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EXPECTATIONS: Mick McCarthy has to hit the ground running in his second spell as Republic of Ireland manager

EXPECTATIONS: Mick McCarthy has to hit the ground running in his second spell as Republic of Ireland manager

EXPECTATIONS: Mick McCarthy has to hit the ground running in his second spell as Republic of Ireland manager

In the end, the FAI have gone for it. The easy option: Mick McCarthy back in charge for a second time, a severe test of the old idea that you should Never Go Back.

Just because it's predictable doesn't mean it's the wrong choice.

You can get your groove back even when you previously looked spent. Johnny Cash did his finest work at the end of his career. And the 59-year-old McCarthy could yet deliver on the FAI's call to choose him over the untested, but more exciting, prospect of Stephen Kenny.

McCarthy's appointment, it's clear, has not set pulses racing. Twitter is not an accurate portrayal of the mood of a nation and its value is overstated by those who live by that medium, but the reaction on social media last night was, in young people's language, meh.

A stunning and exciting candidate from left field, a la Trapattoni, would have made people (and not just in Ireland) sit up and take note.

The appointment of Kenny would have invigorated those in the domestic game and given hope for a long-term plan. Kenny would have demands of those around him, not just his players but John Delaney and the FAI board as well, people who have an awful lot to answer for over the state of the game here in late 2018.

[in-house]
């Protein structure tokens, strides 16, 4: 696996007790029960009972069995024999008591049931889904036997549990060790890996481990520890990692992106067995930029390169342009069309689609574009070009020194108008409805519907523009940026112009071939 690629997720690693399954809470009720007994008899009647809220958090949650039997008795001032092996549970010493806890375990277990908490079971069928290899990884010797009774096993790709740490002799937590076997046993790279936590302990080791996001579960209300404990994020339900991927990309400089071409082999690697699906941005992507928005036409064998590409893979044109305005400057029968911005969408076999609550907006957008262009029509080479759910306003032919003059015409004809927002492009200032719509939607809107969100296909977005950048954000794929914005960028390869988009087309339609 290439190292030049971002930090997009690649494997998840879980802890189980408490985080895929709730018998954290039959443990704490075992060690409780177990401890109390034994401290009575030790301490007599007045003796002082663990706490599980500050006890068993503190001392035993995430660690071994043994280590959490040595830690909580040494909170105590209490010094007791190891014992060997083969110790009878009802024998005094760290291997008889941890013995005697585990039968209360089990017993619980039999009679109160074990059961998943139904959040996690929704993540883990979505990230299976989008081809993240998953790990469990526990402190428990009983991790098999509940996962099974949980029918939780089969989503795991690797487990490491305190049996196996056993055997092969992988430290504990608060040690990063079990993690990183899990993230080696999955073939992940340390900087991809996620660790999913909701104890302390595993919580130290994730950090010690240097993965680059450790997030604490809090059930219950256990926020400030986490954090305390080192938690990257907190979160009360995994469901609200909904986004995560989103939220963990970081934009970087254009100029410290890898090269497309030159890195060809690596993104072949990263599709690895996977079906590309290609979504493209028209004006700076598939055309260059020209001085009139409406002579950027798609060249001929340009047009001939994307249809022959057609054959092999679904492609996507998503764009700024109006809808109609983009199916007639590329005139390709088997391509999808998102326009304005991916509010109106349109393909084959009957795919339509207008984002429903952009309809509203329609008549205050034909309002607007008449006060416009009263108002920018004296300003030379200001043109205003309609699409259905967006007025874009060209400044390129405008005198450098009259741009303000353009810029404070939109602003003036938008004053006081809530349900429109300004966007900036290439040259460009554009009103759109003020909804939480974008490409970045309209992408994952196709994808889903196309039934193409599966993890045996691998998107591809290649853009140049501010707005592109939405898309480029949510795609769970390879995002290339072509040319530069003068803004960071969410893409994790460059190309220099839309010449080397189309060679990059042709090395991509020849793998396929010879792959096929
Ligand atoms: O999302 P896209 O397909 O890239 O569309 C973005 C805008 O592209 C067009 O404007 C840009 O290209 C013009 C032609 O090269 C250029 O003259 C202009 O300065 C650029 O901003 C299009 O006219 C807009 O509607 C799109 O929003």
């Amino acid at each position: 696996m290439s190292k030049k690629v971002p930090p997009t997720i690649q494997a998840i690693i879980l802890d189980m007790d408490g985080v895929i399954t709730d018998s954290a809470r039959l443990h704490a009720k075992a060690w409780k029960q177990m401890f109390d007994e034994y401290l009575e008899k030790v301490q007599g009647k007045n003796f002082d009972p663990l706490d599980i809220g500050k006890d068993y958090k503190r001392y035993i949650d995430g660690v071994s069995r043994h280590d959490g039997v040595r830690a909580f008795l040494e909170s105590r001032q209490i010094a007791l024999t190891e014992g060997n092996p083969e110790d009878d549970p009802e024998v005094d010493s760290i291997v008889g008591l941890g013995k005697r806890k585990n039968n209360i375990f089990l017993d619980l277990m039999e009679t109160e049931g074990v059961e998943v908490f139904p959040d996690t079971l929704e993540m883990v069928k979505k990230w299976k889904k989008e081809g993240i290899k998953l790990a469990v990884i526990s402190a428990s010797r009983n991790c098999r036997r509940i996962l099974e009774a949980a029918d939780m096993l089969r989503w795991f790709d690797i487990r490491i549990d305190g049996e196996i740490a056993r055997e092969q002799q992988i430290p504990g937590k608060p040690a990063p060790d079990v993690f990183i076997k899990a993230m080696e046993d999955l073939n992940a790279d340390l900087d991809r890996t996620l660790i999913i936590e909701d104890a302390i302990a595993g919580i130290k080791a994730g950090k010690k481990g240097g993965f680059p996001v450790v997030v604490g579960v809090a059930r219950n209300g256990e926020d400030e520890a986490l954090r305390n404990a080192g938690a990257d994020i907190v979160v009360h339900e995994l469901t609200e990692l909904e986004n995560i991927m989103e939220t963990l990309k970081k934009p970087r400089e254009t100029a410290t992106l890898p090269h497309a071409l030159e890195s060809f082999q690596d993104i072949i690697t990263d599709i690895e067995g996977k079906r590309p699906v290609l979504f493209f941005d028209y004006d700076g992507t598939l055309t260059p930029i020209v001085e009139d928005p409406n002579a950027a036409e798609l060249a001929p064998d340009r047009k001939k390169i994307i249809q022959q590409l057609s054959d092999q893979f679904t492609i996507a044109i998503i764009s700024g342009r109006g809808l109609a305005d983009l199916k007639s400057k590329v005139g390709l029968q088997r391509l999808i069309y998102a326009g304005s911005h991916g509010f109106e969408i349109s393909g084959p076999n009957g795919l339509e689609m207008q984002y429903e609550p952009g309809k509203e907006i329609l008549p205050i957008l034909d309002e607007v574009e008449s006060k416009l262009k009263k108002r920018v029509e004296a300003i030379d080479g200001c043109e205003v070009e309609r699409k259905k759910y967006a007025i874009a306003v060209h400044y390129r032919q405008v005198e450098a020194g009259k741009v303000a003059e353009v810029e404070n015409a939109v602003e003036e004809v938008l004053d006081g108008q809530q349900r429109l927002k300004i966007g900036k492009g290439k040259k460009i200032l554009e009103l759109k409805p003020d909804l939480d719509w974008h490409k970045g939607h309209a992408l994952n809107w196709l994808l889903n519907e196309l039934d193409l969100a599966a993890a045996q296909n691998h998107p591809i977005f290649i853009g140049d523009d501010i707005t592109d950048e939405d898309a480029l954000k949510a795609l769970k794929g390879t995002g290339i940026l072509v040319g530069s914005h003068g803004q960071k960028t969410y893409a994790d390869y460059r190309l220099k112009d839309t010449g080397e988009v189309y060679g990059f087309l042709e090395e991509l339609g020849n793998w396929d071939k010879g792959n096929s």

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END OF AN ERA: Martin O’Neill and his backroom team ran out of steam at the helm. Photo: Sportsfile

END OF AN ERA: Martin O’Neill and his backroom team ran out of steam at the helm. Photo: Sportsfile

END OF AN ERA: Martin O’Neill and his backroom team ran out of steam at the helm. Photo: Sportsfile

But they went with McCarthy, the obvious choice. Now he has to deliver and show that even though he will have turned 60 by the time he has his first match in charge next year, he's not yesterday's man.

Strong

There is work McCarthy can do before a ball is kicked. Assemble a strong backroom staff, for one. He must also broaden the scouting network.

Any time O'Neill was asked if he'd checked up on the form of players playing outside of Ireland or the UK, such as Cillian Sheridan (Poland) or Danny Crowley (Holland), he'd say "I plan to do that" or "I will look at that". He never did.

Former England U-19 cap Crowley, who confirmed to The Herald two months ago that he was now committed to Ireland, is the sort of creative player who is badly needed by this pedestrian Irish side. He's not Messi, he's not the Messiah, but he should be looked at, something O'Neill did not do properly - O'Neill seemingly put off by the player's brash nature and confidence.

McCarthy also needs to make Declan Rice his priority. Brian Kerr earned kudos for luring prodigal son Roy Keane back to the Ireland fold in 2004, something that looked impossible 18 months earlier.